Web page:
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Hypermedia, also known as HATEOAS or Hypermedia the Engine of Application State, as defined by Wikipedia is "a constraint of the REST application architecture that distinguishes it from most other network application architectures. The principle is that a client interacts with a network application entirely through hypermedia provided dynamically by application servers. A REST client needs no prior knowledge about how to interact with any particular application or server beyond a generic understanding of hypermedia."

Hypermedia discussion have been going on for some time now, but in the last two year we've seen Hypermedia go from what is seen as academic dicussions to proven implmentations in the wild, showing the benefits of other REST implementations.

While there are still a limited amount of tooling out there to support Hypermedia API implementations, and there are no companies that exclusively target the area, the increase in the number of Hypermedia APIs warrants taking a closer look a the space. As I do with other areas, as I work to understand different approaches I want to help tell stories about hypermedia APIs that the mainstream can relate with.

As part of this reserch I'm aggregating companies, and individuals who are doing interesting things in the space, as well as the tools, services, and other stories around their work. The more hypermedia is discussed in the space, the more you'll see this research grow.


New Resource APIs in Version 2 of the AWS SDK for Ruby

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We are launching a preview of a new, resource-style API model for the AWS SDK for Ruby.I will summarize the preview here, and refer you to the post AWS SDK for Ruby 2 Preview Release on the AWS Ruby Development Blog for full information!If you’ve used Version 1 of the AWS SDK for Ruby, you are likely already familiar with resource objects available for a number of services.These resource objects allow you to work with AWS resources as Ruby objects with attributes that are automatically loaded from the service and instance methods that map to API actions that can more.

Welcome the First AWS Community Heroes

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I love the community that has formed around AWS!Many of our customers have decided, with no help or encouragement from us, to actively and independently promote our services, solutions, blog posts, success stories, and best practices to their peers online.They do this by blogging, tweeting, creating videos, writing and sharing sample code, authoring books and tutorials, setting up and running AWS user groups, and so forth.AWS Community Heroes In order to recognize and publicly acknowledge the efforts of these hard-working folks, we have launched the AWS Community Hero program.An AWS Community Hero has routinely delivered high-quality, impactful, developer-focused activities more.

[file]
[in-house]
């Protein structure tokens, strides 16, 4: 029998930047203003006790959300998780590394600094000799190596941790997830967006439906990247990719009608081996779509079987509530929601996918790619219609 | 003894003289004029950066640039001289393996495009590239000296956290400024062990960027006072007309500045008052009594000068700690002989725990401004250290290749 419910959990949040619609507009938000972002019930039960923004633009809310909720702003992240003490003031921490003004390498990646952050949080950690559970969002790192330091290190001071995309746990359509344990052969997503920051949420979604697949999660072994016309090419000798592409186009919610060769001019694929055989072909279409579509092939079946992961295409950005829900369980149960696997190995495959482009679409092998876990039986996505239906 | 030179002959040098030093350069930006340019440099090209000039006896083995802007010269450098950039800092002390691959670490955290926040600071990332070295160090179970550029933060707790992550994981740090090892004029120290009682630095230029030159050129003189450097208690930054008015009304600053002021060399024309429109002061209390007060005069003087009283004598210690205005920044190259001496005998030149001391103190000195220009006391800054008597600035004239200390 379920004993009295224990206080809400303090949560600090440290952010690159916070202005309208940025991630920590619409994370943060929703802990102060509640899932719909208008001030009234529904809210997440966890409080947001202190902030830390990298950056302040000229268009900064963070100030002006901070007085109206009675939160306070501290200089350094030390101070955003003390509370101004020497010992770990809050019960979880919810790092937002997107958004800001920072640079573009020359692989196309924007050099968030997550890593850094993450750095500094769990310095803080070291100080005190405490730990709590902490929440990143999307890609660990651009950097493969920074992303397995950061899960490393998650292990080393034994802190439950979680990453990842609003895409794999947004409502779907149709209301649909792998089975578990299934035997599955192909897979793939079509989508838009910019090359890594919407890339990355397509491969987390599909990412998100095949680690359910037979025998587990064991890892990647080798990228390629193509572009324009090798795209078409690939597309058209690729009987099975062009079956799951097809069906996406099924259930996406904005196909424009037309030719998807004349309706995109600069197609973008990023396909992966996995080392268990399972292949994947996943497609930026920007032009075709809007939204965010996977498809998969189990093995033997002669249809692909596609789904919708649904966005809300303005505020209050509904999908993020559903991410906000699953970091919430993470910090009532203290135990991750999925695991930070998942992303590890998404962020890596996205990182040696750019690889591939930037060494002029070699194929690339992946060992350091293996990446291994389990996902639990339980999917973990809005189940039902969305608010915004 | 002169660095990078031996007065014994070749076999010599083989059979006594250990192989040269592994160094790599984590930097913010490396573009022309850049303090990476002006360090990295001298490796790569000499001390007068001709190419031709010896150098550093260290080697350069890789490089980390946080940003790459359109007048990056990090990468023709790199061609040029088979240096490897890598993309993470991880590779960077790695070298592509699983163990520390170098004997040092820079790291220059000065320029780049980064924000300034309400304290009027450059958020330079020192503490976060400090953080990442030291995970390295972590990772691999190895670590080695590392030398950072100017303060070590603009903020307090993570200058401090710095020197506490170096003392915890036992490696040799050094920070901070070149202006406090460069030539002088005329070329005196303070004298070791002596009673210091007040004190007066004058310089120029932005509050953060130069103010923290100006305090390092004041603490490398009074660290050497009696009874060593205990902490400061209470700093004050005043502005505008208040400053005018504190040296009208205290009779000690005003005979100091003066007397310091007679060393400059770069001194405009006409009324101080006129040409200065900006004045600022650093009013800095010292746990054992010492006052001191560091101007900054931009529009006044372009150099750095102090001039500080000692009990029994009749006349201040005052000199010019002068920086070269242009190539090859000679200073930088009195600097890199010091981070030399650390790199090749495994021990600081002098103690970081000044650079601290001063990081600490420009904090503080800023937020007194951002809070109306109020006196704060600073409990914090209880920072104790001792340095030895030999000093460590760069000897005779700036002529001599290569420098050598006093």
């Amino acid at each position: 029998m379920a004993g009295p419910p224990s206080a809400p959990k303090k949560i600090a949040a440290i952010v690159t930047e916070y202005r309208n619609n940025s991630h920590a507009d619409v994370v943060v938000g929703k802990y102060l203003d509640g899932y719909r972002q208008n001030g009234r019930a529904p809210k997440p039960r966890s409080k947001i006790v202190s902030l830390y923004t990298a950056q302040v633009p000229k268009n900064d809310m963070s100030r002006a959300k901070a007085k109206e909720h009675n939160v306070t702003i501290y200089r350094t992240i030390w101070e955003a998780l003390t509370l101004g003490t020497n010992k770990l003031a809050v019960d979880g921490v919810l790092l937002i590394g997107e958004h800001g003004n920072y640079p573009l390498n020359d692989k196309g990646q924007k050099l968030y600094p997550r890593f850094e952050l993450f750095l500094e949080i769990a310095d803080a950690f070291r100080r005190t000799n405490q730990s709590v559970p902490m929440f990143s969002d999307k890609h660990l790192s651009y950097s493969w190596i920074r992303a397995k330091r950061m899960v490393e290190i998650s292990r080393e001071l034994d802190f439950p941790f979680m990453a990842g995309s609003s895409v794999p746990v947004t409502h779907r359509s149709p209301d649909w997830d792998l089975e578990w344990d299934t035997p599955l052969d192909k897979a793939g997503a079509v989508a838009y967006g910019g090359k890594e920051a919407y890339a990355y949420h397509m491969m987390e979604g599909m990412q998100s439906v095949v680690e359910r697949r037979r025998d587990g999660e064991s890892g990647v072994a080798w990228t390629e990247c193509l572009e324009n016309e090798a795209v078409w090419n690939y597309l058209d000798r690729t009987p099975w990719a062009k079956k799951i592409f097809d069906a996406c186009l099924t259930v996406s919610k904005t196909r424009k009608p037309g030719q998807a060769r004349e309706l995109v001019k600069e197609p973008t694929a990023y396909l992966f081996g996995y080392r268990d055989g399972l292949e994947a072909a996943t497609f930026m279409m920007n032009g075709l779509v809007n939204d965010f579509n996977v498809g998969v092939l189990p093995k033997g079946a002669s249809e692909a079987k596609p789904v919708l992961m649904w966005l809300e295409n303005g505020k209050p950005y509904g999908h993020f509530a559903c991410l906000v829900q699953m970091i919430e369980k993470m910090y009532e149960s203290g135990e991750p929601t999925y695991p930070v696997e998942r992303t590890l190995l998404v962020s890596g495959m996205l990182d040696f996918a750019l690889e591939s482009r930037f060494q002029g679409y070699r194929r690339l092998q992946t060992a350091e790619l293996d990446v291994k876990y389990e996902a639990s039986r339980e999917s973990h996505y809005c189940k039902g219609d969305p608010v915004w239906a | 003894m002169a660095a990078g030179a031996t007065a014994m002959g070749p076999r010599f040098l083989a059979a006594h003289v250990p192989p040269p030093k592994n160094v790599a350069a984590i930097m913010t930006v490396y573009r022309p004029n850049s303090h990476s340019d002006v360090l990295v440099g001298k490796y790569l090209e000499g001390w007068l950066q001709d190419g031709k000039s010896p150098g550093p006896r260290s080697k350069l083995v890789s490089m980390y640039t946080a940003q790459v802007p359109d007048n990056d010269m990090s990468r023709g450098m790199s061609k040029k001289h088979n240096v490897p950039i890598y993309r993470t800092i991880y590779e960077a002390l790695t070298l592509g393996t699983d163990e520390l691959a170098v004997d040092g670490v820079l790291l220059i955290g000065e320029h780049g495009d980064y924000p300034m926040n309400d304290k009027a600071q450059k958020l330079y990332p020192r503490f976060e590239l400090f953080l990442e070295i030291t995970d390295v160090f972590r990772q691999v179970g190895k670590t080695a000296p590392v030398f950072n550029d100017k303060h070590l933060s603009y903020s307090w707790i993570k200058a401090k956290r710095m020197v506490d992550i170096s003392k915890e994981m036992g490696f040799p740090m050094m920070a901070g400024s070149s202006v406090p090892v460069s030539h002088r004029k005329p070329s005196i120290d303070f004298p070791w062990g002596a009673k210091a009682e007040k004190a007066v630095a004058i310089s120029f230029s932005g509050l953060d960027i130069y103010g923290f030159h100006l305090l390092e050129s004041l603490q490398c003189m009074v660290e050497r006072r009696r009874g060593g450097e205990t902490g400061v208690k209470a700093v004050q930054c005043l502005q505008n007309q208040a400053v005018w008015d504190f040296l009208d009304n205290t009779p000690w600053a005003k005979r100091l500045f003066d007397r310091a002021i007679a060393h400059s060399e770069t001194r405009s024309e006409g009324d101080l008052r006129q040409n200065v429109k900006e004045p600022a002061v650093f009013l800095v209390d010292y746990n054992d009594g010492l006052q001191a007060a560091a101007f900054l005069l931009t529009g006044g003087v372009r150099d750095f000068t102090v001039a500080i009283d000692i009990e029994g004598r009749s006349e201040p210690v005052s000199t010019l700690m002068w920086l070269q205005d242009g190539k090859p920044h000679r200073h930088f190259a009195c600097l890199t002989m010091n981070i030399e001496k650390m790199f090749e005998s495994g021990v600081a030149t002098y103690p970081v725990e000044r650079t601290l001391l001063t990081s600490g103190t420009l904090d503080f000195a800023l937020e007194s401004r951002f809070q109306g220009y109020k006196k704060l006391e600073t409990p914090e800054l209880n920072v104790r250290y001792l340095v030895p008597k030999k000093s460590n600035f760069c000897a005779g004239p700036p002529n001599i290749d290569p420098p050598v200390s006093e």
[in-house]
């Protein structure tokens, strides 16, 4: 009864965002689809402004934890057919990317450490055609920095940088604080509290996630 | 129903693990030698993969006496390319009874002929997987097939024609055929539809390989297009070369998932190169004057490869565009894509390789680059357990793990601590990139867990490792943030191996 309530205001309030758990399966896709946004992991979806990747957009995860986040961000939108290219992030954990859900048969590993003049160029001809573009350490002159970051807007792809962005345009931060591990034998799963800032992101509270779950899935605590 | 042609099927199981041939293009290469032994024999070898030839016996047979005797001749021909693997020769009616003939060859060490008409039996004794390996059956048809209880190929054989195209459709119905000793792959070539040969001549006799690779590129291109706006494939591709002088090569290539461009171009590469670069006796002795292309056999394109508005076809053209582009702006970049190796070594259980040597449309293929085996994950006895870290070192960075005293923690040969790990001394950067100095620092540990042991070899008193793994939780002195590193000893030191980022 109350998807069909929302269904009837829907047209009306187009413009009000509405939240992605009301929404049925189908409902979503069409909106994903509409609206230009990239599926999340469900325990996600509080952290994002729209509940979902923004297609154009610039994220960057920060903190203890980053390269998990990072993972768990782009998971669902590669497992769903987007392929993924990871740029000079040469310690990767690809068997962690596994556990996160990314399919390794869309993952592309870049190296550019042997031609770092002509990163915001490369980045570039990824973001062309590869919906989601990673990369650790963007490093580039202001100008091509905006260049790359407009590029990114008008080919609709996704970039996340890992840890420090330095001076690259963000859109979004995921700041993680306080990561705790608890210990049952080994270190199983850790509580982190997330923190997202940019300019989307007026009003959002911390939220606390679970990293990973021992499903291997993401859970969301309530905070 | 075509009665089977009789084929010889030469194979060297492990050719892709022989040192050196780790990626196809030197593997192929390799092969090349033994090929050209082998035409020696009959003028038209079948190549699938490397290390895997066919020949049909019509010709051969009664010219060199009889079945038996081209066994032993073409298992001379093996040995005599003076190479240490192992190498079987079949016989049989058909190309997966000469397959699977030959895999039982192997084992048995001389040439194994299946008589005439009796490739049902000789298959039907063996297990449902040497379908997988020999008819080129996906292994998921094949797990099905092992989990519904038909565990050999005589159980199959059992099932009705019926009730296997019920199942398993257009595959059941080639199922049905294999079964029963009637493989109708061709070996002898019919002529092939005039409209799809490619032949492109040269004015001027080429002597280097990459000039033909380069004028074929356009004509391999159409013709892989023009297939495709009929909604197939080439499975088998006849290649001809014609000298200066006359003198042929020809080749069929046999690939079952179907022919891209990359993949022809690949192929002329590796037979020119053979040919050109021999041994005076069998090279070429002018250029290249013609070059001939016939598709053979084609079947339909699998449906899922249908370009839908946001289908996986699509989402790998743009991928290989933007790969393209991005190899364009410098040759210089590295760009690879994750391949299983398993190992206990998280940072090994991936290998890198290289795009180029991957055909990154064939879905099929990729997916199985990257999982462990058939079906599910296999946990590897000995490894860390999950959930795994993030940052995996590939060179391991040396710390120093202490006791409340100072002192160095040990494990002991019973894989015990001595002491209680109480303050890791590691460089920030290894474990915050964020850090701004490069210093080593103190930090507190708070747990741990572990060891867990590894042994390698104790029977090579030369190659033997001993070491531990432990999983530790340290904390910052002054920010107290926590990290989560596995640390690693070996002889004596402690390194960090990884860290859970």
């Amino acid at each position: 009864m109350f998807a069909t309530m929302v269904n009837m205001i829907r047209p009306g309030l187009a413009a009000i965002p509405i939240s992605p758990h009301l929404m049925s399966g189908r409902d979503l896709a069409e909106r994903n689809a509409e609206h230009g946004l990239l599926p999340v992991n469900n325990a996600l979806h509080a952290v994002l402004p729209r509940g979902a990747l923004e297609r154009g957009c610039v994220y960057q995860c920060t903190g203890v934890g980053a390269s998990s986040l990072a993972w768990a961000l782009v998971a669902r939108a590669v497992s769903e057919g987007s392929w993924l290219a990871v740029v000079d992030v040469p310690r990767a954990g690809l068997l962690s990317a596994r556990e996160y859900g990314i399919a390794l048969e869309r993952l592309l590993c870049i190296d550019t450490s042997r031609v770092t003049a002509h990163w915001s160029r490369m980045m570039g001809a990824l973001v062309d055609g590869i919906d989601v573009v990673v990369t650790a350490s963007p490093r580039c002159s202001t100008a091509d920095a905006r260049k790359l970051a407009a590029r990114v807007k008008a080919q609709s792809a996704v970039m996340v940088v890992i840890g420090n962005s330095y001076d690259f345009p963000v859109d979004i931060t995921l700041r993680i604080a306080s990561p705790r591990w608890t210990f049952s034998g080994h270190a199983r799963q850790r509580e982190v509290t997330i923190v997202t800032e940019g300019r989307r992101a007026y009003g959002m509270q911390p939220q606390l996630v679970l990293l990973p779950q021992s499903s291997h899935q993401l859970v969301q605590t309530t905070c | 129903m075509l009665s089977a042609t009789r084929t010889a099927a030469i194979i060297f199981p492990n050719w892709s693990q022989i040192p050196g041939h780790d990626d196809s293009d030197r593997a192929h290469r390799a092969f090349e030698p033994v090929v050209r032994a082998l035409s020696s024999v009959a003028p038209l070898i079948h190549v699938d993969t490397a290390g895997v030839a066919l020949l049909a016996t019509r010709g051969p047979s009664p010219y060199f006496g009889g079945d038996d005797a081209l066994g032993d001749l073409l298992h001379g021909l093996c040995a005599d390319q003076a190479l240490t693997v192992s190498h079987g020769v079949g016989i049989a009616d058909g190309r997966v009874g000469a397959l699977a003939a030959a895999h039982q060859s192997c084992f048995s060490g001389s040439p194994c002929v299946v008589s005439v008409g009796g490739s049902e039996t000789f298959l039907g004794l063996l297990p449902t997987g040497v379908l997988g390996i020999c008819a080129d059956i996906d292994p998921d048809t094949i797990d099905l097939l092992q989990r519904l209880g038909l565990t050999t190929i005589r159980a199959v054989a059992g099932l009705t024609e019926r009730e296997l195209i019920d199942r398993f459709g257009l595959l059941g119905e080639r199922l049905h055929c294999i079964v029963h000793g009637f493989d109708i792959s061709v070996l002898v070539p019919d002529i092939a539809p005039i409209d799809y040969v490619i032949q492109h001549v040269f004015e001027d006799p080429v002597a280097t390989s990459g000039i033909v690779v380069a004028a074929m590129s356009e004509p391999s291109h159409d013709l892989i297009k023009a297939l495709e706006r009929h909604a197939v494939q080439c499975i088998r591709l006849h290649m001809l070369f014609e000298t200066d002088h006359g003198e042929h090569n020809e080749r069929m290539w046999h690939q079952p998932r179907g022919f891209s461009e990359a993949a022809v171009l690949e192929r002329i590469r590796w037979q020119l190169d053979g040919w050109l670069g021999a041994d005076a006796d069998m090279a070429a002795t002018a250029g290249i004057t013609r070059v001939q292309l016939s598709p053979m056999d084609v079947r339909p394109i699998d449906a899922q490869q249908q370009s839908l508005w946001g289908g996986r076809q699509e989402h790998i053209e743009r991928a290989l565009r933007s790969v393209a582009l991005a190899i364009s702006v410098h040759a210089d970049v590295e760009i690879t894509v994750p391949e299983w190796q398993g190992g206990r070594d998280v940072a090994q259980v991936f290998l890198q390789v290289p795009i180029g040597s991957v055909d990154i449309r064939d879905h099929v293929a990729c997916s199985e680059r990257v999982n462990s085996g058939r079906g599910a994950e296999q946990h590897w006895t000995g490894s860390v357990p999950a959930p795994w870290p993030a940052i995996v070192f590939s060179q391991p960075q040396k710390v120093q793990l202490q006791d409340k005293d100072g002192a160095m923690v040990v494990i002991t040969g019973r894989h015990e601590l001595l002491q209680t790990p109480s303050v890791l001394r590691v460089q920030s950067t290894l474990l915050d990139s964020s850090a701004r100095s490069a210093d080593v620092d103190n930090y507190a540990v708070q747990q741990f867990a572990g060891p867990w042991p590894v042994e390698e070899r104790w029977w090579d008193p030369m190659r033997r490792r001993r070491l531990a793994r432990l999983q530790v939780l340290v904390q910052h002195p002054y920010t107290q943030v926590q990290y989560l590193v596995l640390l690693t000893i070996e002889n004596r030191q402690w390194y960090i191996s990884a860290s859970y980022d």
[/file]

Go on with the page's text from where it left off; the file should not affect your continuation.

AWS Console Mobile App Now Supports DynamoDB

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We have updated the AWS Console mobile app with support for Amazon DynamoDB.You can now browse your tables in summary and detail form, modify provisioned throughput, and examine CloudWatch metrics and alarms for them.Take a Look Lets take a tour of the new features of the Console mobile app!I created a couple of tables and then opened up the Console mobile app to inspect them.Theres a new DynamoDB summary on the main page of the console, and I tapped the summary to zoom in to the list of tables: I installed the latest version of the AWS SDK for more.

Amazon SNS - Now With Enhanced Support for iOS 8

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Amazon Simple Notification Service (SNS) is a fast, flexible, managed push service that makes it simple and cost-effective to push notifications to Apple, Google, Fire OS, and Windows devices, as well as Android devices in China with Baidu Cloud Push.With yesterdays launch of iOS 8, Apple has introduced new features that enable some rich new use cases for mobile push notifications — interactive push notifications, third party widgets, and larger (2 KB) payloads.With these new features, you can message and engage your customers even when your app is not currently active.Today, we are pleased to announce support for the more.

Faster Pageloads: Effectively using HTTP Caching, Cache Busting, and a CDN

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Faster Pageloads: Effectively using HTTP Caching, Cache Busting, and a CDN It seems HTTP caching is one of those things few devs ever really need to think about.We expect webservers to cache assets intelligently, and largely ignore caching except when testing, when were sure to use the tricks weve used for years: hard refreshing, dev tools cache clearing, maybe an extension to simplify those.But ultimately, thats about the extent of it.Caching works great!Or rather, it works well enough, and we have more important things to do. more.